Plot: What’s it about?
Everest tells the true story of multiple expeditions attempting to climb Mount Everest in 1996. The film came and went last fall despite featuring a cast of recognizable faces. Of course, in a disaster movie of this sort, the familiar faces can sometimes get lost during the shuffle. It seems to have taken inspiration of the many disaster films of the 1970’s. A big difference here is that these characters all choose to climb the mountain. In turn, this not only gives a slightly different approach, but also makes it harder to emphasize with them entirely. We had another similar film recently with San Andreas. A big difference is none of the characters chose to be in harm’s way. Instead, it simply happened and they were there. Andreas is also a popcorn film first and foremost. While we get many intense scenes in Everest, it tries to add a lot of drama as well. Though the results are often mixed.
Rob Hall (Jason Clarke) runs a company known as “Adventure Consultants”. He’s basically the guy you talk to if attempting such a task as climbing Everest. Scott Fisher (Jake Gyllenhaal) is the chief guide for Mountain Madness, the competitor to Hall’s company. Josh Brolin shows up here too as a Doctor to assist the climbers. There are more than a handful of other characters, but a lot of them feel shortchanged. It takes a while for the film to get to the meat of the story, but when it does there are some admittedly well done effects. Still, I found myself strangely uninvolved through the majority of this film. Characterization is weak and there’s a great deal of repetitiveness after a while.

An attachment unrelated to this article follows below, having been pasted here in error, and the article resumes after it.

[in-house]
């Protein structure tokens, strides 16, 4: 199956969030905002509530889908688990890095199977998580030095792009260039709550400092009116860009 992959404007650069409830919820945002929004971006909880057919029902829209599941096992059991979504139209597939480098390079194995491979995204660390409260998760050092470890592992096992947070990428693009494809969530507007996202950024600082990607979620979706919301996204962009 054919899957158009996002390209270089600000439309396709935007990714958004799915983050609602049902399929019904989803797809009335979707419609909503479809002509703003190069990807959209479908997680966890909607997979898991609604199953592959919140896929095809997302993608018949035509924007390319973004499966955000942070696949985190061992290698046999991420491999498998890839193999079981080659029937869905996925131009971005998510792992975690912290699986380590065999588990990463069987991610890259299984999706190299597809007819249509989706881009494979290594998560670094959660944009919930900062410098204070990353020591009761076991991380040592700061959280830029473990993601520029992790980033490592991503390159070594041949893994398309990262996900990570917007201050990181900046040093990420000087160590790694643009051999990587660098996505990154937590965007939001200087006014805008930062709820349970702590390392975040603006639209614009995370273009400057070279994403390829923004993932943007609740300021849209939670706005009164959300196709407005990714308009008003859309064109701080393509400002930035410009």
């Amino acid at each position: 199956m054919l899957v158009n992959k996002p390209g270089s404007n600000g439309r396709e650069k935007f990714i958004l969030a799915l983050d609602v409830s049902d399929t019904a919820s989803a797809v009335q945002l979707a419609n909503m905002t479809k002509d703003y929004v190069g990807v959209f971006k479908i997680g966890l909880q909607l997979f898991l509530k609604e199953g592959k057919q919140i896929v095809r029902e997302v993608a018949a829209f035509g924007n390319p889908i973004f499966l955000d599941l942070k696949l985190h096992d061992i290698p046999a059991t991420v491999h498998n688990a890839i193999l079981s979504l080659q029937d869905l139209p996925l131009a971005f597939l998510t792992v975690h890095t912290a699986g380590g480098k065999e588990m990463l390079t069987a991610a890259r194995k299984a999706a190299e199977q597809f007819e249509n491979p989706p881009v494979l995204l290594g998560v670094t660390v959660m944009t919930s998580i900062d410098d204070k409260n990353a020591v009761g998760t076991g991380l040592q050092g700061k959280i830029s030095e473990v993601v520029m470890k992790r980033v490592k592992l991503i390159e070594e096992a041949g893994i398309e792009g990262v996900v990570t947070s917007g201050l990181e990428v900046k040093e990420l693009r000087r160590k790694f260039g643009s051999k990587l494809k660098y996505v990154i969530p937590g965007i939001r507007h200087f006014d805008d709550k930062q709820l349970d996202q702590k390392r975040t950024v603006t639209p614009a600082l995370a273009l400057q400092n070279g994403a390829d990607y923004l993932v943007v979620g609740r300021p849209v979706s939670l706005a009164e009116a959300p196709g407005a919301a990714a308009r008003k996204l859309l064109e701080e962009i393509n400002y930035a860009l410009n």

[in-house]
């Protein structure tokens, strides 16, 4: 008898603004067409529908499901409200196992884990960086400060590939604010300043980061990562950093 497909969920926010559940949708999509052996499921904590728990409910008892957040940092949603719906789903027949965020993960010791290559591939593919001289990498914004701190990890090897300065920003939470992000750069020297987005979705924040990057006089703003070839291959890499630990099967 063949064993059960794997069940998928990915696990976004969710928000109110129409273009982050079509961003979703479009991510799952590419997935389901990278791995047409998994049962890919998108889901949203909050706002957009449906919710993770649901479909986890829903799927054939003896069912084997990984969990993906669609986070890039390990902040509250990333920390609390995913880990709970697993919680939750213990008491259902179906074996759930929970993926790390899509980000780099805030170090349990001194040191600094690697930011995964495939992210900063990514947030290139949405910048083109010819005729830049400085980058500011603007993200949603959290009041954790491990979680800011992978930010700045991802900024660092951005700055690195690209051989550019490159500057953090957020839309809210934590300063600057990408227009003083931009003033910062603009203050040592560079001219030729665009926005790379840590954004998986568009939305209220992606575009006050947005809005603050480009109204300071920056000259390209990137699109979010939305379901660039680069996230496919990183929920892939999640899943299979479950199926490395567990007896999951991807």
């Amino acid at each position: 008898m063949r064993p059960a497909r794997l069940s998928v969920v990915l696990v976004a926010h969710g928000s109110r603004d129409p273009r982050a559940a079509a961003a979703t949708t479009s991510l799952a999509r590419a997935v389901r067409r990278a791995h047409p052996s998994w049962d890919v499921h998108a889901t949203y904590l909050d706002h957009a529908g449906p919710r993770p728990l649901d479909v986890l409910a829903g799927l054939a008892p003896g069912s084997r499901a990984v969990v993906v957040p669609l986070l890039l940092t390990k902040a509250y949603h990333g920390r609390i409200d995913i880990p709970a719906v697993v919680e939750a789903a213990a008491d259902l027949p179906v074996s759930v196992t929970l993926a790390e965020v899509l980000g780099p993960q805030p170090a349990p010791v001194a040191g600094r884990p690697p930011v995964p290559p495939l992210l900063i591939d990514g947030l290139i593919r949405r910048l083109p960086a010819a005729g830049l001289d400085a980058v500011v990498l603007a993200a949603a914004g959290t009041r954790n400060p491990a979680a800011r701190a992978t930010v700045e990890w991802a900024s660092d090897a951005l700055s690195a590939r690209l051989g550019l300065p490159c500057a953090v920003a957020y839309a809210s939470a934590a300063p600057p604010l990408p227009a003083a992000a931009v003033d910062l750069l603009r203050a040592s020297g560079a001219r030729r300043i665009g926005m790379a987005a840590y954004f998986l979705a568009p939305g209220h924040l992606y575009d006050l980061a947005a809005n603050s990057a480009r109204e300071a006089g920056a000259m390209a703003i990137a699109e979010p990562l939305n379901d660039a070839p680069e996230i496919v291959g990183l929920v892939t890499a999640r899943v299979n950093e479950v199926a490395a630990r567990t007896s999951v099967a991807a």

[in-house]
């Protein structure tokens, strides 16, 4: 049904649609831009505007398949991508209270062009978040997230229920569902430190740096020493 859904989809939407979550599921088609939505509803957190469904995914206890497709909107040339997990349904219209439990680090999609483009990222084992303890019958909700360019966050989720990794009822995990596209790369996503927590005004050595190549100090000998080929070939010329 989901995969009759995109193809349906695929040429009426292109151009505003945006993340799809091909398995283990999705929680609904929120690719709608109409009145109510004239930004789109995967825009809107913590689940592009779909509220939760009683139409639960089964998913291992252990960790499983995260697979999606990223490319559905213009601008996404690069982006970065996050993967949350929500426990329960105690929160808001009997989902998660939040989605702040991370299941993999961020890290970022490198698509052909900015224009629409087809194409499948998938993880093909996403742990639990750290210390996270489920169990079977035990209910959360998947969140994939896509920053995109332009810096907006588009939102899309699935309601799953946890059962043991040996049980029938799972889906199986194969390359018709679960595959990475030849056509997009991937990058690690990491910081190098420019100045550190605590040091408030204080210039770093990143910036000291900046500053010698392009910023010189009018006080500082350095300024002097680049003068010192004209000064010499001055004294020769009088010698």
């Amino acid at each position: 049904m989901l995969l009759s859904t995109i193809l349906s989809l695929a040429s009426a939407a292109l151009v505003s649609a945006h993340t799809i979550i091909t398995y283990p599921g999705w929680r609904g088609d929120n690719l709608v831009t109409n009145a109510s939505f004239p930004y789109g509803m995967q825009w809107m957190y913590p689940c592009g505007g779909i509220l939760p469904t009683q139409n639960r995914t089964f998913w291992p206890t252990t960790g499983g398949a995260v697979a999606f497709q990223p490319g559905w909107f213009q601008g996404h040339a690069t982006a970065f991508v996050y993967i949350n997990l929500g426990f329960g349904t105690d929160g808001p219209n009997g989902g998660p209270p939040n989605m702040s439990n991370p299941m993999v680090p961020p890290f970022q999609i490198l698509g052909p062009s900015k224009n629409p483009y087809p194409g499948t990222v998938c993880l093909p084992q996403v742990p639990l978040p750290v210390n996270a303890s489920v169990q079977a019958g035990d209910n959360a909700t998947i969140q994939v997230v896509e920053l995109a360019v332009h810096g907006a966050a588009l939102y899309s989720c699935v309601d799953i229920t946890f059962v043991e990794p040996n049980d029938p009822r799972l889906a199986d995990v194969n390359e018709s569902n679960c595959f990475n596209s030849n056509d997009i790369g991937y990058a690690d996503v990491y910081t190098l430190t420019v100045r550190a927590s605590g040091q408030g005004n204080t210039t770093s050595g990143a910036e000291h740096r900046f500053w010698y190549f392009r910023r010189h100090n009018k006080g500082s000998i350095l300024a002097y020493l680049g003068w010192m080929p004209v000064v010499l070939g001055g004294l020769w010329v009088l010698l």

There are many problems with this film, but the biggest issue may be the central disaster itself. When you’re dealing with a massive blizzard and endless amounts of snow, it’s hard to truly decipher what exactly is going on. The characters might as well be interchangeable since we can hardly recognize their faces. We’re also dealing with a true story (though heavily fictionalized) where we know the basic outcome. That makes it a bit less thrilling when know how it’ll all turn out. That isn’t to say that films that feature predetermined conclusions can’t be enjoyable, but it takes away some of the mystery here. It has its moments, but overall, Everest is a disappointment.
Video: How’s it look?
Odds are I’ll never see the bottom, let along the top, of Mt. Everest so with that being said, I’ll have to rely on the cinematography. I’d seen the 1999 version of Everest in IMAX theaters and remember being blown away. Granted this is a different ball of wax, but the premise remains the same. Having just seen The Walk and enjoyed that experience in both 2D and 3D, this was another that I was looking forward to checking out. The very wide AVC HD image makes use of every inch of the screen. As one might imagine, whites dominate the mountain scenes, though the opening “base” scenes show exceptional detail, color depth and contrast. Detail is magnificent, showing the coarse hairs on the faces, lines in the skin and the rugged terrain that makes up the most death-defying mountain in the world. Universal’s presentation, simply put, has no errors and makes for a wonderful viewing experience.